a. For the purpose of promoting the health, safety, morals, or the general welfare of the community or for the purpose of preserving historically significant areas of the community, any city is hereby empowered to regulate and restrict the height, number of stories, and size of buildings and other structures, the percentage of lot that may be occupied, the size of yards, courts, and other open spaces, the density of population, and the location and use of buildings, structures, and land for trade, industry, residence, or other purposes.
b. A city shall not, after January 1, 2018, adopt or enforce any regulation or restriction related to the occupancy of residential rental property that is based upon the existence of familial or non familial relationships between the occupants of such rental property.
This change will mostly impact college towns which were actively trying to limit the number of students moving into historically single-family neighborhoods.
See coverage of the bill’s passage in the Des Moines Register and the Ames Tribune and Little Village to read more about how some communities have responded.
You can find a copy of the bill as well as its history here.
A man in Marquette has been living in a mobile home on his property while constructing a brand new house on the same property. But it’s illegal, according to city ordinance, to have a mobile home on that property, because it isn’t properly zoned for it. After refusing to issue a variance, the city was taken to court, where a magistrate judge ruled the city must issue the variance.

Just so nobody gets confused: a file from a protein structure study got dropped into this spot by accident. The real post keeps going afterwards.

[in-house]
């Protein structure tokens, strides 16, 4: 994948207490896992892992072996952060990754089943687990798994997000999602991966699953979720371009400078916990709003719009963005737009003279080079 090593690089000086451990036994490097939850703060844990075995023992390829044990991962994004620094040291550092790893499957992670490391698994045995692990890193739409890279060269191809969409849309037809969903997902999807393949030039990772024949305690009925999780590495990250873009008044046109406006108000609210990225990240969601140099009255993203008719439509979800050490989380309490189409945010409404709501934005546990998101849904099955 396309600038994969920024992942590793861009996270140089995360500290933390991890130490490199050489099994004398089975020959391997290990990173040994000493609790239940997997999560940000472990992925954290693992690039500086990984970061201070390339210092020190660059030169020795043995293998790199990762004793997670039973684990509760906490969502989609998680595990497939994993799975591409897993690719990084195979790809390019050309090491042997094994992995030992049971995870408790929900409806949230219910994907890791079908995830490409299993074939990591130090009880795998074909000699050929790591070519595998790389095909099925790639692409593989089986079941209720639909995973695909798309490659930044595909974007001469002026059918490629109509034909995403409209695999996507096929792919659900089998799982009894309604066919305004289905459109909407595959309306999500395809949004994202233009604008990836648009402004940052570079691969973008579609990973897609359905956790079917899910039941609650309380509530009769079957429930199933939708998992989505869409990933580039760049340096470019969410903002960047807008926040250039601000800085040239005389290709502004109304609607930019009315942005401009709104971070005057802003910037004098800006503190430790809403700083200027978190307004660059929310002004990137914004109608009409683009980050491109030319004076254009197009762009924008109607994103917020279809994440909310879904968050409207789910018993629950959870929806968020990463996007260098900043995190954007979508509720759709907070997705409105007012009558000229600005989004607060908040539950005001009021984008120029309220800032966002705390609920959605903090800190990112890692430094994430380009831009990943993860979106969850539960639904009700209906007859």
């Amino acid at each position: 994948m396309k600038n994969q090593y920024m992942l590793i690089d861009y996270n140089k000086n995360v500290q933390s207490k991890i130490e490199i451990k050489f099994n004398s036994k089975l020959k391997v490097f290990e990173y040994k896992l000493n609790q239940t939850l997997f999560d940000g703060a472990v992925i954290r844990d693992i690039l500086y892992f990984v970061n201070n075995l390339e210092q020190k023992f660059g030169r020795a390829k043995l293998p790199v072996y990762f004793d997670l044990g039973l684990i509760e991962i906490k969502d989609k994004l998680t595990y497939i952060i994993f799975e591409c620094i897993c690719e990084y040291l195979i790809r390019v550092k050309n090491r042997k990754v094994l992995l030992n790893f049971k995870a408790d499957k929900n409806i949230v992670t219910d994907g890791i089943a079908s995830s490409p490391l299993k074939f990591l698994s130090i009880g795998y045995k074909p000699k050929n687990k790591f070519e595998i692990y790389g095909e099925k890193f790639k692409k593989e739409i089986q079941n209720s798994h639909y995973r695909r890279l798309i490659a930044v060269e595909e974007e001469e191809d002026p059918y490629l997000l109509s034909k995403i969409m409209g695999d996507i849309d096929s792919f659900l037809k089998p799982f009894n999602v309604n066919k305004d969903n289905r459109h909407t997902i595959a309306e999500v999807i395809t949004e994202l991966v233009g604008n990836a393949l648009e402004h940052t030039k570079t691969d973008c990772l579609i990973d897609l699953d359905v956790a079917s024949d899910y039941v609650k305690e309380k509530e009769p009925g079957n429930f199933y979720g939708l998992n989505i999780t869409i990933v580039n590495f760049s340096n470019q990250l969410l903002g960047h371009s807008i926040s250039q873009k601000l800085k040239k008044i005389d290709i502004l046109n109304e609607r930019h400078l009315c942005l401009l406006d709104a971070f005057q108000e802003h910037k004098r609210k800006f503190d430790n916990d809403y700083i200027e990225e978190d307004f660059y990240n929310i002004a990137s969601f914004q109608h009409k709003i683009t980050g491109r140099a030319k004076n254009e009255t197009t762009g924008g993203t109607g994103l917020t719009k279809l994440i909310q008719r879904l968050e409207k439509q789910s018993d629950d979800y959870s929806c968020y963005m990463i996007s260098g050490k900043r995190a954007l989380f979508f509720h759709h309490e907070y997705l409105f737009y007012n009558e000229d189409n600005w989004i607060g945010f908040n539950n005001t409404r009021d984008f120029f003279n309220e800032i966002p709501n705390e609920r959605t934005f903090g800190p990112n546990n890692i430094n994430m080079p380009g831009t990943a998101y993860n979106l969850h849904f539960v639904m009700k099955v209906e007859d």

Although the Mayor received legal advice that the city would most likely win if they appealed the decision, Marquette’s City Council voted 3-1 to not pursue any more legal action. That didn’t sit will with the Mayor, a City Council Member or a member of the city’s board of adjustment, all of whom resigned last week.
Full story here courtesy of KWWL.com
On Thursday the Des Moines Water Works board moved forward with its plans to sue the supervisors in Sac, Buena Vista and Calhoun counties over the nitrate levels in the North Raccoon River. The lawsuit targets several drainage districts that are managed by the three counties. Weekly samples taken from the river in Sac County since March have shown high concentrations of nitrates, which have triggered costly treatment operations downstream at the Des Moines Water Works facility. Nitrates occur naturally in the soil, but can spike in water when manure and other fertilizers drain into waterways. The Water Works has been running its denitrification facility since early December to reduce the nitrate levels to EPA-permissible levels, at a cost of $4,000 per day.